Around 1981 a set of Oz books was issued by the Canadian bookseller and publisher Coles Books. Coles issued most, if not all, of the fourteen Baum titles in a paperback format nearly identical to the little Regnery/CBI versions. The covers are a little different, as they have been given decorative red tabs at the top and bottom, as seen on the Coles edition of Tik-Tok (at right). This Canadian Tik-Tok is also interesting as they did not completely keep Dick Martin's wraparound design. The back cover does indeed show Hank and the harness but the wagon hardware does not wrap around the spine.

For the record, Coles also issued an oversize hardcover version of Dorothy and the Wizard in Oz using the original 1907 edition as source material. It included the sixteen color plates, making this the first edition of Dorothy and the Wizard with color illustrations since 1935.

Some Things We've Learned

I'd like to be able to say we've learned a bit about how to date certain of Reilly & Lee's various printings of the "white editions," but, alas, Reilly & Lee has made it very difficult. The earliest copies list all forty Oz books and later copies list only the Baum fourteen. The earliest "Famous Oz Books" ad spells out forty - however, there are variants that reset that paragraph to say fourteen, and then they re-typeset the copy in that paragraph completely, simply calling them "the famous Oz books." This would seem like a clear progression, but at some point Reilly & Lee reverted to an earlier set of printing plates and many late copies list forty Oz books all over again.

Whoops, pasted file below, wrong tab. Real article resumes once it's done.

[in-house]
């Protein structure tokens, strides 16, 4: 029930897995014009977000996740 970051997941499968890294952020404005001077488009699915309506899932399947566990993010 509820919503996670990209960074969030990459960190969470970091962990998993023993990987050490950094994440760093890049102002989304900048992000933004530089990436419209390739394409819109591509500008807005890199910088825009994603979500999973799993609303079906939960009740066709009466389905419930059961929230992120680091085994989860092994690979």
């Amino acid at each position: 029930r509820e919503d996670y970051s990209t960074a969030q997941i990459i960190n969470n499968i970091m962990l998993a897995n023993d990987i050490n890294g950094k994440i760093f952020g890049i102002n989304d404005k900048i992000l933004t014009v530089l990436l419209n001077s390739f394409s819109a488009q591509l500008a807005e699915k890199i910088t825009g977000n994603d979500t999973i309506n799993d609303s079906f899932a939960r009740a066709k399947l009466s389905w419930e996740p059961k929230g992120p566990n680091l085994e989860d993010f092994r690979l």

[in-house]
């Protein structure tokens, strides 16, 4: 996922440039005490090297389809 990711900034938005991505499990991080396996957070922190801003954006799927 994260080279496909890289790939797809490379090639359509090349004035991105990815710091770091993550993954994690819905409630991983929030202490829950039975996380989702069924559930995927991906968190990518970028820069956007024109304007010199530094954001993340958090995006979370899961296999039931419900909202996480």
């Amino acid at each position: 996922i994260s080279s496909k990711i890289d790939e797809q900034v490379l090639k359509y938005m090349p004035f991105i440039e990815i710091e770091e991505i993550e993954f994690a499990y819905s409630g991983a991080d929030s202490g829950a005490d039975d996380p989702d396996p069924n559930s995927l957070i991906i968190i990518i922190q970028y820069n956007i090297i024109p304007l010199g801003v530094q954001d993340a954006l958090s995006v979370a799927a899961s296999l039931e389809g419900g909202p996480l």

There are several very distinct versions of Wizard. Some have Denslow endpapers and some have Road endpapers. Also, the Kansas sequences are printed in chocolate brown in some copies and in gray in others.

Some reprints are printed on thinner paper and using slightly narrower boards resulting in the printed cloth not wrapping very well and making the design on front and back appear to be off-center. Alas, these variants seem to pop up in both very early and very late copies.

Most (if not all) of the books also come in variants where the original pale blue ink on the covers is a much darker process-blue. The pale blue is certainly what Dick intended, as the darker one throws off the color balance. Again, this press room choice seems to have happened several times both early and late.

This has been a very enjoyable sixteen weeks exploring these much-loved but little-discussed editions of the Oz books. Next week we will have one final installment. Two guesses where we're headed. Click here to find out!


Bill Campbell said...

I've never had a set of the seven book treasury, but I've assumed that the titles chosen were based on recognition and the MGM film - Wizard, Dorothy and Wizard, Scarecrow, and Tin Woodman would all be familiar characters. Land, Road and Magic are easy catch words that could draw in readers. By this theory, Emerald City or Glinda might have been logical choices as well....Anyway, that's my theory!

Sam said...

Now I know why this extra 'White Edition Wednesday' Blog took some extra time to get up online: there's so much info.